In 2001, following decades of systemic financial instability, chronic inflation, stratospheric interest rates and wild runs on the currency, the banking system snapped and Turkey suffered its own banking meltdown. Several institutions went to the wall and people lost their shirts. The authorities acted quickly and decisively. The banking sector was consolidated and reformed. As a result of this, and other important structural reforms, Turkey has gone from basket case to power house in only 10 years. Nowadays, Turkey’s banking system is competitive, robust, well-capitalised and admired internationally. Turkey has survived the current global financial crisis relatively unscathed.
Due to relentless devaluation, like the Italian Lira of old, Turkish money used to be counted in millions. In 2005, the Turkish Government lopped off the zeros and introduced the New Turkish Lira. It was no longer necessary to place your thumb over the last three zeros to make sense of what you were spending. After a period of transition, the New Turkish Lira is back to being called the plain old Lira.
The Lira is available in 5, 10, 20, 50, 100 and 200 notes. The 1 Lira coin consists of 100 kuruş and coins are available in denominations of 1, 5, 10, 25 and 50 kuruş. In 2012, a new symbol was introduced to represent the Turkish Lira.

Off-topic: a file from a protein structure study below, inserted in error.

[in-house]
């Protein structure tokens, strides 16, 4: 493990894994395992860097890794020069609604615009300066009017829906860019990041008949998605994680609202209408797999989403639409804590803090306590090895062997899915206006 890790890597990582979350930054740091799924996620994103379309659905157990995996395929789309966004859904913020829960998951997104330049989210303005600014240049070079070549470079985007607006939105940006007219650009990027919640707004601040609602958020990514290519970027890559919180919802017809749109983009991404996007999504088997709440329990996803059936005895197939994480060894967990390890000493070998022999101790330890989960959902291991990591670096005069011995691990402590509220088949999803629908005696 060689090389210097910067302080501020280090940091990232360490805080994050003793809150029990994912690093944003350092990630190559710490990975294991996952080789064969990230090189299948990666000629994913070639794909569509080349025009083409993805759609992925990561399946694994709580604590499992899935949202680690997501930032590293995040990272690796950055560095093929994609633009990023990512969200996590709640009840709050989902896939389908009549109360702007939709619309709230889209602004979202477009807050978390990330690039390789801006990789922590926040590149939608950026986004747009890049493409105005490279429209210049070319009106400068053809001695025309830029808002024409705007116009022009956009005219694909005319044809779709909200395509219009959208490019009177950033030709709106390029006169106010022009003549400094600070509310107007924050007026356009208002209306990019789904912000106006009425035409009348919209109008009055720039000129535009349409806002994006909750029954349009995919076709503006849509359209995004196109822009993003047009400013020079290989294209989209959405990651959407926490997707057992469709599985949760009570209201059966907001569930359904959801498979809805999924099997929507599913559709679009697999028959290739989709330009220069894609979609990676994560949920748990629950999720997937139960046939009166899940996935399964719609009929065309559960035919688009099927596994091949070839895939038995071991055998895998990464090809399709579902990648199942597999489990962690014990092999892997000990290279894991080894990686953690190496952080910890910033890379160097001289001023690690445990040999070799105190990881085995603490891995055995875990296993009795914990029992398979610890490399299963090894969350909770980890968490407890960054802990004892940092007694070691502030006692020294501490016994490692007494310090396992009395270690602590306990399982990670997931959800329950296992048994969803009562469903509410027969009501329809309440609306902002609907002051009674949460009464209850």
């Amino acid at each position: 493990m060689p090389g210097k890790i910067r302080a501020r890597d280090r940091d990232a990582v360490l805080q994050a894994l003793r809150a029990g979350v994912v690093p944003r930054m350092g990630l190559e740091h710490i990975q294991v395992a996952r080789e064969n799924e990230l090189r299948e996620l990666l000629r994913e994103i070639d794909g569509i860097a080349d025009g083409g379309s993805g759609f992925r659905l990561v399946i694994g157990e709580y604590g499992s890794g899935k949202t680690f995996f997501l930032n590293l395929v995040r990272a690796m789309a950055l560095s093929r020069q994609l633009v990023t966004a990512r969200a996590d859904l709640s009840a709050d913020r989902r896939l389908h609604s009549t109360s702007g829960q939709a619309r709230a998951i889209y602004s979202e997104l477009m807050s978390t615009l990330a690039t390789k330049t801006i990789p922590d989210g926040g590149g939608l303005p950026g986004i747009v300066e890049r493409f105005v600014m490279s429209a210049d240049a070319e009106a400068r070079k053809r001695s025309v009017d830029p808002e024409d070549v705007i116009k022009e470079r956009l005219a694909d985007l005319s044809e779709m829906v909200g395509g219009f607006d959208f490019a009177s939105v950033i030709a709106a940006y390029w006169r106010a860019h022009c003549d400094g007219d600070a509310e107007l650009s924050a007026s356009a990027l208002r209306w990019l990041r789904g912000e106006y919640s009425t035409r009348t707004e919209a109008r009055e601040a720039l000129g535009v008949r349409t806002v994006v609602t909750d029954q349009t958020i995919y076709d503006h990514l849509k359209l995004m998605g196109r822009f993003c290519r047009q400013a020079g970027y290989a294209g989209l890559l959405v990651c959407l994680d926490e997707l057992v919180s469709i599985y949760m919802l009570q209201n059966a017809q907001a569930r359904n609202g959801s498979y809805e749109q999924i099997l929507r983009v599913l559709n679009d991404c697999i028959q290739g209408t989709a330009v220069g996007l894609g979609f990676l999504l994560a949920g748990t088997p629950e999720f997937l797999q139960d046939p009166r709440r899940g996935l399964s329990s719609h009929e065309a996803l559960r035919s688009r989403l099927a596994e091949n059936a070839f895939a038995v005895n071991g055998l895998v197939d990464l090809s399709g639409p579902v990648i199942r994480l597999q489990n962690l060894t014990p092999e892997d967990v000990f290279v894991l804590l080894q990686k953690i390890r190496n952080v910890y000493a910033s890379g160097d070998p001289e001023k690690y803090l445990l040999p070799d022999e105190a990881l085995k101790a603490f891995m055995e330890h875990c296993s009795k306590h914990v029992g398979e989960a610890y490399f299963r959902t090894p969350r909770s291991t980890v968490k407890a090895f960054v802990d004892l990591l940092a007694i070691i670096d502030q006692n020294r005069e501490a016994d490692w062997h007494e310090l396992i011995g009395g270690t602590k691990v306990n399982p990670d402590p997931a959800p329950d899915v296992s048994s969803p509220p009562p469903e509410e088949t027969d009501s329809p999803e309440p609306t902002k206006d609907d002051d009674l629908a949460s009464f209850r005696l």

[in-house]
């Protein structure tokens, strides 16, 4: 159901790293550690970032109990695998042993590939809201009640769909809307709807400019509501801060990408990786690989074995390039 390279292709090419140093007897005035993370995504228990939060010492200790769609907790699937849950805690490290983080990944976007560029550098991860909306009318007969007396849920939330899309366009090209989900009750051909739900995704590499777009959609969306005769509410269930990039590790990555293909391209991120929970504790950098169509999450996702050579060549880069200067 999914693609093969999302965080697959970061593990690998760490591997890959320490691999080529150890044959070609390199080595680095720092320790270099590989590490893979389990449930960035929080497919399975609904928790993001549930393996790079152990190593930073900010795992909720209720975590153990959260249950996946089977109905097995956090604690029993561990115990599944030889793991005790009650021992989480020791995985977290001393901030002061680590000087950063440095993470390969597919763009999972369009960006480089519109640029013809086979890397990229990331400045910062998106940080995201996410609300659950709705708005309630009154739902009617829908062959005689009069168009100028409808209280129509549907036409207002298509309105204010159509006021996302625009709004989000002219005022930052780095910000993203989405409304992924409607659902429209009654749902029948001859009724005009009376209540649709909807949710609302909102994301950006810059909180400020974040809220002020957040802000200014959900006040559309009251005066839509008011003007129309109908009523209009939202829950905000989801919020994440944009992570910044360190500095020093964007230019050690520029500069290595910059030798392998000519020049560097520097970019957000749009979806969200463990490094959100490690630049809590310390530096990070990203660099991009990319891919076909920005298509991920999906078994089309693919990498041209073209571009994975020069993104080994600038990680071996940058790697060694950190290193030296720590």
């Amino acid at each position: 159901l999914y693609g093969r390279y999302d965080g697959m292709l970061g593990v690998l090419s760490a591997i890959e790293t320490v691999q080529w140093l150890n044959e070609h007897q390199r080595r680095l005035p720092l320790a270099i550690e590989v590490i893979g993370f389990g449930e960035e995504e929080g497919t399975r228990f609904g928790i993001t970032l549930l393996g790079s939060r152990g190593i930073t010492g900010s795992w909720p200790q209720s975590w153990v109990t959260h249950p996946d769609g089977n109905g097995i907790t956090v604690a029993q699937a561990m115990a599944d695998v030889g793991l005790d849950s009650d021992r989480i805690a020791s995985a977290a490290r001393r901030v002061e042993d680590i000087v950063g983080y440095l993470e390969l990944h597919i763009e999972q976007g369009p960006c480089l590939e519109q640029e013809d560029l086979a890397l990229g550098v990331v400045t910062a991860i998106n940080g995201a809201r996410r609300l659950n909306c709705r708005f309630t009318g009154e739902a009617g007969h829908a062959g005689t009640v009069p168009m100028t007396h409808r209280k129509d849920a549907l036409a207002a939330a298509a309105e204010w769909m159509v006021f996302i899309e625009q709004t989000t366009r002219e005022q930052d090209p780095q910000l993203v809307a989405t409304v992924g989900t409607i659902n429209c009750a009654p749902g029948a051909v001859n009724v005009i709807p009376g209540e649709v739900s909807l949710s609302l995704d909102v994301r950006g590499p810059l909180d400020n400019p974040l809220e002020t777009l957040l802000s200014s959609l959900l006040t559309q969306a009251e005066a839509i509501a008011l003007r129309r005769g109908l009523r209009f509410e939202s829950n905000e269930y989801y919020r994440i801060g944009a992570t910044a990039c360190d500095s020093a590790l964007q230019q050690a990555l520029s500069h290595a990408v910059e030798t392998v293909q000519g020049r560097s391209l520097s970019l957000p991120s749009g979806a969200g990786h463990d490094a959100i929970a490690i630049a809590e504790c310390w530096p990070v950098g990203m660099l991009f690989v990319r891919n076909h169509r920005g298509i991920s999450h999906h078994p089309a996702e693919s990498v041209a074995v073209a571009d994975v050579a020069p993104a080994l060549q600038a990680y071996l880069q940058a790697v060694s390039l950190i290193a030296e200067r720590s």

Turkey has a large network of ATMs. In fact, the Turks love their ATMs so much they’re often to be founded huddled together in rows. As well as withdrawing cash, you can check account balances, pay bills and make transfers. Some ATMs will charge (particularly if your ATM card is issued by a different Turkish bank). Using a credit card to withdraw cash will usually incur an even higher charge (typically around 3% of the amount plus a fixed fee). Visitors from abroad can use most Turkish ATMs though withdrawals will invariably incur a fee by the Turkish bank, their own bank or both. In major tourist areas, some ATMs also dispense dollars, euros and/or sterling.
Bank opening times
Banks in Turkey are generally open from 8.30am to 5pm, Monday to Friday. Many banks provide internet banking services (in English) that are accessible 24 hours per day, and also operate telephone banking services (also in English but the quality varies) that offer extended opening hours, right through to a full 24 hour service.
Turkish banks offer a wide range of financial services (for residents and non-residents) and most of the larger banks also offer business and corporate banking services. Personal (or ‘retail’) services include:
- Current accounts (often called normal accounts in English). This type of account is typically used for day-to-day banking, and providing easy access to your money. Most banks give you the option of having accounts in Turkish Lira or foreign currencies – and the ability to transfer funds between them and to other accounts in and outside Turkey. Current account facilities include ATM cards, phone banking and internet banking. Interest paid on current accounts is typically low and charges apply to some transactions (check with your bank).